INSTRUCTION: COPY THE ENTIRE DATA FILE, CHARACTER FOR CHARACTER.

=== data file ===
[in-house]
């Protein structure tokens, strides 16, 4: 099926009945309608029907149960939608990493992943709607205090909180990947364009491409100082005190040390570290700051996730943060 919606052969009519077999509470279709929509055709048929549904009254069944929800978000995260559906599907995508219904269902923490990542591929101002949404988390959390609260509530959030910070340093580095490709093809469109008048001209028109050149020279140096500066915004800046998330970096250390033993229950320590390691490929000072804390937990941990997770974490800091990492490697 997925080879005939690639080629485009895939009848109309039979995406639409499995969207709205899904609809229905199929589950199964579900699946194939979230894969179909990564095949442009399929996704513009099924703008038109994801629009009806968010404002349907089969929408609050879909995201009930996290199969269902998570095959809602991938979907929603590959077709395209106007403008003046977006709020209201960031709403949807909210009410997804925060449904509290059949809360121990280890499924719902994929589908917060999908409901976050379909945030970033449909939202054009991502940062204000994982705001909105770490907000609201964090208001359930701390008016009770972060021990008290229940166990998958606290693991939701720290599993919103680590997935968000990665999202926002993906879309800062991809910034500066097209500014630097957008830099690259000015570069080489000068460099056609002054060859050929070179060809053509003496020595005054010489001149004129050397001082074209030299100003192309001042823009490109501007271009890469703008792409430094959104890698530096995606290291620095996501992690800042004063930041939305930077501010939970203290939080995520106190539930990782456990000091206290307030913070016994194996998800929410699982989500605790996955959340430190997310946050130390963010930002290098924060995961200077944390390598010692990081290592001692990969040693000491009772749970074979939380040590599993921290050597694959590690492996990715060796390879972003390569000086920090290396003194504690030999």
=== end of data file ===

[in-house]
């Protein structure tokens, strides 16, 4: 099926009945309608029907149960939608990493992943709607205090909180990947364009491409100082005190040390570290700051996730943060 919606052969009519077999509470279709929509055709048929549904009254069944929800978000995260559906599907995508219904269902923490990542591929101002949404988390959390609260509530959030910070340093580095490709093809469109008048001209028109050149020279140096500066915004800046998330970096250390033993229950320590390691490929000072804390937990941990997770974490800091990492490697 997925080879005939690639080629485009895939009848109309039979995406639409499995969207709205899904609809229905199929589950199964579900699946194939979230894969179909990564095949442009399929996704513009099924703008038109994801629009009806968010404002349907089969929408609050879909995201009930996290199969269902998570095959809602991938979907929603590959077709395209106007403008003046977006709020209201960031709403949807909210009410997804925060449904509290059949809360121990280890499924719902994929589908917060999908409901976050379909945030970033449909939202054009991502940062204000994982705001909105770490907000609201964090208001359930701390008016009770972060021990008290229940166990998958606290693991939701720290599993919103680590997935968000990665999202926002993906879309800062991809910034500066097209500014630097957008830099690259000015570069080489000068460099056609002054060859050929070179060809053509003496020595005054010489001149004129050397001082074209030299100003192309001042823009490109501007271009890469703008792409430094959104890698530096995606290291620095996501992690800042004063930041939305930077501010939970203290939080995520106190539930990782456990000091206290307030913070016994194996998800929410699982989500605790996955959340430190997310946050130390963010930002290098924060995961200077944390390598010692990081290592001692990969040693000491009772749970074979939380040590599993921290050597694959590690492996990715060796390879972003390569000086920090290396003194504690030999």